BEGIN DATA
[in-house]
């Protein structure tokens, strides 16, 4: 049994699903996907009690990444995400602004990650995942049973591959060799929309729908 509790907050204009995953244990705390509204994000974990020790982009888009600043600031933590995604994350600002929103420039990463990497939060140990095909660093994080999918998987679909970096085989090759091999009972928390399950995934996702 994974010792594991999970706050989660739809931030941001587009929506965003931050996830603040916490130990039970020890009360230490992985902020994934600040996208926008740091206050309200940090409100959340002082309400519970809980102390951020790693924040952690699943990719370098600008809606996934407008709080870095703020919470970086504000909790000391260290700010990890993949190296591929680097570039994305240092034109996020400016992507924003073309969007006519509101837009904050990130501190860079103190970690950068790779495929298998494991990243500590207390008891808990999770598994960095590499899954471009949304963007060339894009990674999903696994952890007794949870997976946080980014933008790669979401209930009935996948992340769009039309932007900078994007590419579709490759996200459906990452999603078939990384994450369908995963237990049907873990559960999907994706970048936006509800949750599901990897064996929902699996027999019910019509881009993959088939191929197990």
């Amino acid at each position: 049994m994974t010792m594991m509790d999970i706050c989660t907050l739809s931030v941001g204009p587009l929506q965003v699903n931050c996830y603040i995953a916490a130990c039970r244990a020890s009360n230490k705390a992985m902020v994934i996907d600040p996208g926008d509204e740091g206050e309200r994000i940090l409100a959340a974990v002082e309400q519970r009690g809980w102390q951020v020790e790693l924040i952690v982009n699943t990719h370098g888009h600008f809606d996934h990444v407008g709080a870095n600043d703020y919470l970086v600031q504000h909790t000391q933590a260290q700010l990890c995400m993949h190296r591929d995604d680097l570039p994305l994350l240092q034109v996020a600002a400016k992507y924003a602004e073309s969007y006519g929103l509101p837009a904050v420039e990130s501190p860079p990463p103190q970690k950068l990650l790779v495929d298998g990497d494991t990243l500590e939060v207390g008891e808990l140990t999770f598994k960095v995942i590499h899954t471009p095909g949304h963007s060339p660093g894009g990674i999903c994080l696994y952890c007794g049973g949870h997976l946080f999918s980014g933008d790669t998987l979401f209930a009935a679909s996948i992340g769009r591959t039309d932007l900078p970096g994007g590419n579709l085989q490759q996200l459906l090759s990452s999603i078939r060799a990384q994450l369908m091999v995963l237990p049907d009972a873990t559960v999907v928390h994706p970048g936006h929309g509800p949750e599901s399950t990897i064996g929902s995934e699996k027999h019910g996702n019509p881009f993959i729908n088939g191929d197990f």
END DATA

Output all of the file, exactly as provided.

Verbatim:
[in-house]
């Protein structure tokens, strides 16, 4: 049994699903996907009690990444995400602004990650995942049973591959060799929309729908 509790907050204009995953244990705390509204994000974990020790982009888009600043600031933590995604994350600002929103420039990463990497939060140990095909660093994080999918998987679909970096085989090759091999009972928390399950995934996702 994974010792594991999970706050989660739809931030941001587009929506965003931050996830603040916490130990039970020890009360230490992985902020994934600040996208926008740091206050309200940090409100959340002082309400519970809980102390951020790693924040952690699943990719370098600008809606996934407008709080870095703020919470970086504000909790000391260290700010990890993949190296591929680097570039994305240092034109996020400016992507924003073309969007006519509101837009904050990130501190860079103190970690950068790779495929298998494991990243500590207390008891808990999770598994960095590499899954471009949304963007060339894009990674999903696994952890007794949870997976946080980014933008790669979401209930009935996948992340769009039309932007900078994007590419579709490759996200459906990452999603078939990384994450369908995963237990049907873990559960999907994706970048936006509800949750599901990897064996929902699996027999019910019509881009993959088939191929197990």
């Amino acid at each position: 049994m994974t010792m594991m509790d999970i706050c989660t907050l739809s931030v941001g204009p587009l929506q965003v699903n931050c996830y603040i995953a916490a130990c039970r244990a020890s009360n230490k705390a992985m902020v994934i996907d600040p996208g926008d509204e740091g206050e309200r994000i940090l409100a959340a974990v002082e309400q519970r009690g809980w102390q951020v020790e790693l924040i952690v982009n699943t990719h370098g888009h600008f809606d996934h990444v407008g709080a870095n600043d703020y919470l970086v600031q504000h909790t000391q933590a260290q700010l990890c995400m993949h190296r591929d995604d680097l570039p994305l994350l240092q034109v996020a600002a400016k992507y924003a602004e073309s969007y006519g929103l509101p837009a904050v420039e990130s501190p860079p990463p103190q970690k950068l990650l790779v495929d298998g990497d494991t990243l500590e939060v207390g008891e808990l140990t999770f598994k960095v995942i590499h899954t471009p095909g949304h963007s060339p660093g894009g990674i999903c994080l696994y952890c007794g049973g949870h997976l946080f999918s980014g933008d790669t998987l979401f209930a009935a679909s996948i992340g769009r591959t039309d932007l900078p970096g994007g590419n579709l085989q490759q996200l459906l090759s990452s999603i078939r060799a990384q994450l369908m091999v995963l237990p049907d009972a873990t559960v999907v928390h994706p970048g936006h929309g509800p949750e599901s399950t990897i064996g929902s995934e699996k027999h019910g996702n019509p881009f993959i729908n088939g191929d197990f």